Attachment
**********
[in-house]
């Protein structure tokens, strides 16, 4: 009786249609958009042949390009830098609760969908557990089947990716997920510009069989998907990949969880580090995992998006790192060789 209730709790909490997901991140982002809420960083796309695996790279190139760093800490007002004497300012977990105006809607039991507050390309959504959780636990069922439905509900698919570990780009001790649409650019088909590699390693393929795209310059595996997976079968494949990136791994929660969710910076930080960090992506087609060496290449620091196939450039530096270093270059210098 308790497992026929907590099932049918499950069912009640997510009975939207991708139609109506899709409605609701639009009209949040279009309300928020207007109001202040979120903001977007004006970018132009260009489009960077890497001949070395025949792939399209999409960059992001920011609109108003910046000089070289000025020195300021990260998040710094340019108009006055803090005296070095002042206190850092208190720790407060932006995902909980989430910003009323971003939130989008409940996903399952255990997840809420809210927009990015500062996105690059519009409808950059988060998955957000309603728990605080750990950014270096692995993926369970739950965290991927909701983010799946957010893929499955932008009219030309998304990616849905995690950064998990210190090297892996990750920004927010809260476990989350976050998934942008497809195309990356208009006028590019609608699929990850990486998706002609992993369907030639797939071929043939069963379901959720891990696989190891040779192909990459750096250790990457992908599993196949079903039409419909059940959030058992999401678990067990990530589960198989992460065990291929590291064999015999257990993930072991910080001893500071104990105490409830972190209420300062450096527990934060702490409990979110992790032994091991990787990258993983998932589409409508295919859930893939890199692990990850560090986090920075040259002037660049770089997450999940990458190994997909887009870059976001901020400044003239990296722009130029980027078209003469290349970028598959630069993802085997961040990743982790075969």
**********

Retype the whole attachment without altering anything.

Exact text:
[in-house]
């Protein structure tokens, strides 16, 4: 009786249609958009042949390009830098609760969908557990089947990716997920510009069989998907990949969880580090995992998006790192060789 209730709790909490997901991140982002809420960083796309695996790279190139760093800490007002004497300012977990105006809607039991507050390309959504959780636990069922439905509900698919570990780009001790649409650019088909590699390693393929795209310059595996997976079968494949990136791994929660969710910076930080960090992506087609060496290449620091196939450039530096270093270059210098 308790497992026929907590099932049918499950069912009640997510009975939207991708139609109506899709409605609701639009009209949040279009309300928020207007109001202040979120903001977007004006970018132009260009489009960077890497001949070395025949792939399209999409960059992001920011609109108003910046000089070289000025020195300021990260998040710094340019108009006055803090005296070095002042206190850092208190720790407060932006995902909980989430910003009323971003939130989008409940996903399952255990997840809420809210927009990015500062996105690059519009409808950059988060998955957000309603728990605080750990950014270096692995993926369970739950965290991927909701983010799946957010893929499955932008009219030309998304990616849905995690950064998990210190090297892996990750920004927010809260476990989350976050998934942008497809195309990356208009006028590019609608699929990850990486998706002609992993369907030639797939071929043939069963379901959720891990696989190891040779192909990459750096250790990457992908599993196949079903039409419909059940959030058992999401678990067990990530589960198989992460065990291929590291064999015999257990993930072991910080001893500071104990105490409830972190209420300062450096527990934060702490409990979110992790032994091991990787990258993983998932589409409508295919859930893939890199692990990850560090986090920075040259002037660049770089997450999940990458190994997909887009870059976001901020400044003239990296722009130029980027078209003469290349970028598959630069993802085997961040990743982790075969």